Who is Char?

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We moved to Michigan in 2014 and fell in love with the scenery and the people. In 2016, we attended a Keuring event, which is a judging venue of Friesian foals, mares, and stallions. We were awestruck. We had only admired the horses in movies and were overwhelmed by their beauty up close. As spectators, we had tons of questions about the horses and the event and found the community willing to educate us. While talking to owners we soon learned that there was a need to support them and others in the equine industry with digital marketing and video support, so we’ve made that our mission.

We both love horses, we love road trips and we’d been looking for a way to work together. Seemed like a match made in heaven. SO, here we are, pooling our talents and passion, along with friends in the creative and tech industries, ready to support those in the Equine industry, starting with our Friesian friends.


Thursday, April 25, 2013

Cost of Producing Animation



If you’ve worked in animation for any length of time, I am sure someone has said to you, “I have this great idea for an animation, how much will it cost?” When I hear that question I take a deep breath because yet again I will take time to answer a very complex question. It’s like asking a building contractor how much it costs to build a house, without knowing anything about construction–How many bedrooms? Do you want paint, brick, or stone? Do you want a double oven in the kitchen? How many bathrooms? I spend time explaining the animation process, how the costs vary, etc. So here, I will explain it to those who are new to the industry.

When building a house you usually start with...not the drawings...the BUDGET!  Surprise! The first thing you have to ask yourself is how much do you have to spend? Animation costs vary with style, length, number of characters, complexity of the backgrounds, how fast you need it, etc. I hesitate to put any numbers out but on the LOW end animation costs start around $15K per finished minute for a simple animation. If you think that is high, consider Croods  cost an estimated cost an estimated $135 million to produce. It was 98 minutes so that means it cost $1.4 million PER MINUTE, which is on the low side considering that Toy Story 3 cost out at $1.94 million PER MINUTE and that is before ANY MARKETING costs!

BUT, you say, I have a son, niece, or cousin going to school for animation and you’ve written a script!  Okay, great. First, have you ever written for film or animation before?  And your relative...they are going to do the animation, RIGHT?  Let’s consider, just for argument sake, that an experienced animator takes five days to create seven seconds… (no, not minutes). If you are going to pay their wages for the number of weeks/months/years it will take so they can pay their rent/utilities, phone, car, groceries, purchase equipment/software, etc., not to mention their healthcare…okay, I think you get the point.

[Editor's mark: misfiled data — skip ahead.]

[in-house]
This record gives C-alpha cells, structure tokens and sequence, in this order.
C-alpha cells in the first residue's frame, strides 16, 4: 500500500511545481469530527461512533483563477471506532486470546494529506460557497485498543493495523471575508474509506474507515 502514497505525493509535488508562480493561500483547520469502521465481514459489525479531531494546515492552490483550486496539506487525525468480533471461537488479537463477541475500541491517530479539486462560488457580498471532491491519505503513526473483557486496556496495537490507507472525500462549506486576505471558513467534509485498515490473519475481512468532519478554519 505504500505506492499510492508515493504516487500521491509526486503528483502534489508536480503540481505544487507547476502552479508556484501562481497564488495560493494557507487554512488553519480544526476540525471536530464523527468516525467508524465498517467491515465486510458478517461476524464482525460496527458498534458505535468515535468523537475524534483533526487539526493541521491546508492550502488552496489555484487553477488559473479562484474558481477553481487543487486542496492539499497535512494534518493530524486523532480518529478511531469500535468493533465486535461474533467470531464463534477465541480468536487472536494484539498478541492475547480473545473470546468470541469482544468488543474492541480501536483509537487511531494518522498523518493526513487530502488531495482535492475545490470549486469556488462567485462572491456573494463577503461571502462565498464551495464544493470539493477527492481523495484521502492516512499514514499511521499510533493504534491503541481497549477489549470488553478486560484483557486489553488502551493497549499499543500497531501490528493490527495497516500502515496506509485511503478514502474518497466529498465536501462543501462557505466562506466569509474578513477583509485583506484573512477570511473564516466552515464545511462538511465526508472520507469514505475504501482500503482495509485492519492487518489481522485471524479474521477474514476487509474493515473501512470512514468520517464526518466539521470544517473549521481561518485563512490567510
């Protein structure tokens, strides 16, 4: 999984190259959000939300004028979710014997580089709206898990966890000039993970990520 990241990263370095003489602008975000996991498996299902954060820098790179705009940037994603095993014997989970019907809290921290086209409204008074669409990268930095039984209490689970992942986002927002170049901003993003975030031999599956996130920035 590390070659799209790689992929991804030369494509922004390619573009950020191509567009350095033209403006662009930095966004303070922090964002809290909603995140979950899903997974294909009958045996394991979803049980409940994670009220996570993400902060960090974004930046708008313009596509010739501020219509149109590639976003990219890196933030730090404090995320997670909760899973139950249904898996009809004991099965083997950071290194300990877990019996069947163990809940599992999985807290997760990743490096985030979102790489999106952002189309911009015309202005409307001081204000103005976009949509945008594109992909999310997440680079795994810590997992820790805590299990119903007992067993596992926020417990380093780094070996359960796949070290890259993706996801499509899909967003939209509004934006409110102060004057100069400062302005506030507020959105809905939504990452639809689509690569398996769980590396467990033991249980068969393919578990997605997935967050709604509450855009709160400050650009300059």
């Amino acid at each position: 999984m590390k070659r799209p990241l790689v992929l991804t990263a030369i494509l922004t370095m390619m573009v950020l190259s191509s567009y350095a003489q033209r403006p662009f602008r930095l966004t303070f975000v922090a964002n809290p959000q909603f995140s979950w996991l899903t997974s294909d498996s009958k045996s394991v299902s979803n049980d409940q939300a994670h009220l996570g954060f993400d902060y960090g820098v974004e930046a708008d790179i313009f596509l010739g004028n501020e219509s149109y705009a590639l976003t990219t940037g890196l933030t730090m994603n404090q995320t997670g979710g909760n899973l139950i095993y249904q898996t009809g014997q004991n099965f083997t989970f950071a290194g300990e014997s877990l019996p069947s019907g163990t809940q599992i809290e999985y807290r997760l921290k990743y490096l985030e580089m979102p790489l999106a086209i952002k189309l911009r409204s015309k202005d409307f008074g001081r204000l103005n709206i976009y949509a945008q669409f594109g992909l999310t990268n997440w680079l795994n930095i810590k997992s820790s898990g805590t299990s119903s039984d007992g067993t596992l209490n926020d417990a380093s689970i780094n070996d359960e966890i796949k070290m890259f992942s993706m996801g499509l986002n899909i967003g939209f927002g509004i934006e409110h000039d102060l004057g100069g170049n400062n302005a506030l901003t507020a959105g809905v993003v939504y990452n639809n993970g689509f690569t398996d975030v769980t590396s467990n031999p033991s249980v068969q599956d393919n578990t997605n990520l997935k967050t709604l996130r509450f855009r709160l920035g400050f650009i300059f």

Also…animation isn’t just about the art. There are producers, directors, writers, composers, editors, voice talent, bookkeeping, legal and more needed to produce seconds of animation. SO, the next time you consider asking someone to give you a quote for turning your idea into an animation, ask yourself, how much would it cost you for a few months of work…Now, are are you ready to make that call?

3 comments:

  1. This was a very good analogy. It also explains why so many companies are buying other studios' shows/films instead of making their own. It's often more cost effective to buy a pre-built house than to build from the ground up. And sequels to films... once the blueprints are made, it is way cheaper to build the same house twice than to start from pencil and paper all over again.
    Much like the location of a new house effecting its base costs, I guess where an animated film is made could vary the cost a lot. But, again just like a house, if you aim for the cheapest location possible (overseas?) the resulting house will not be as good as if it were made in a location where higher skilled workers are available, much like how outsourcing animation leads to poorer quality results. This analogy could be taken to the extremes, huh?

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    1. Absolutely...I started to get carried away...so, YES!

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  2. Hi Charlotte,

    I wonder, are you selling your own original pre-made cartoon characters for animation?

    Thanks,

    Yaron.

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